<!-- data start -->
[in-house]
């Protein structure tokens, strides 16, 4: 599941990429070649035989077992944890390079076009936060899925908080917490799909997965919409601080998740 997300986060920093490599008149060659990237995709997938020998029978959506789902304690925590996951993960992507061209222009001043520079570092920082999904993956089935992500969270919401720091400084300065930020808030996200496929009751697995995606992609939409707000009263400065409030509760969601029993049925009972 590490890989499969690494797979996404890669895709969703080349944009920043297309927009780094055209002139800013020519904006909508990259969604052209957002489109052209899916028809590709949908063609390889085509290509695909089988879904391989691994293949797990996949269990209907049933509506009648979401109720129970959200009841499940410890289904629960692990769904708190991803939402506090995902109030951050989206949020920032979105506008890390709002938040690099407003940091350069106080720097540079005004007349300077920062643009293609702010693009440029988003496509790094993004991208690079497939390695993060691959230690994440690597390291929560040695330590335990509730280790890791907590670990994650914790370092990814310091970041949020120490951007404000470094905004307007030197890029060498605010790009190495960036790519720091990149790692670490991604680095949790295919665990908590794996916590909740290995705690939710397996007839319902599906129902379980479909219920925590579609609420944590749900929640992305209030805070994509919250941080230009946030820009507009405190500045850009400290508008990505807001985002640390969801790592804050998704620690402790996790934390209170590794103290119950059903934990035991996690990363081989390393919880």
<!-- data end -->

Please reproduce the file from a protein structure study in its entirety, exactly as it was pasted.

[in-house]
């Protein structure tokens, strides 16, 4: 599941990429070649035989077992944890390079076009936060899925908080917490799909997965919409601080998740 997300986060920093490599008149060659990237995709997938020998029978959506789902304690925590996951993960992507061209222009001043520079570092920082999904993956089935992500969270919401720091400084300065930020808030996200496929009751697995995606992609939409707000009263400065409030509760969601029993049925009972 590490890989499969690494797979996404890669895709969703080349944009920043297309927009780094055209002139800013020519904006909508990259969604052209957002489109052209899916028809590709949908063609390889085509290509695909089988879904391989691994293949797990996949269990209907049933509506009648979401109720129970959200009841499940410890289904629960692990769904708190991803939402506090995902109030951050989206949020920032979105506008890390709002938040690099407003940091350069106080720097540079005004007349300077920062643009293609702010693009440029988003496509790094993004991208690079497939390695993060691959230690994440690597390291929560040695330590335990509730280790890791907590670990994650914790370092990814310091970041949020120490951007404000470094905004307007030197890029060498605010790009190495960036790519720091990149790692670490991604680095949790295919665990908590794996916590909740290995705690939710397996007839319902599906129902379980479909219920925590579609609420944590749900929640992305209030805070994509919250941080230009946030820009507009405190500045850009400290508008990505807001985002640390969801790592804050998704620690402790996790934390209170590794103290119950059903934990035991996690990363081989390393919880």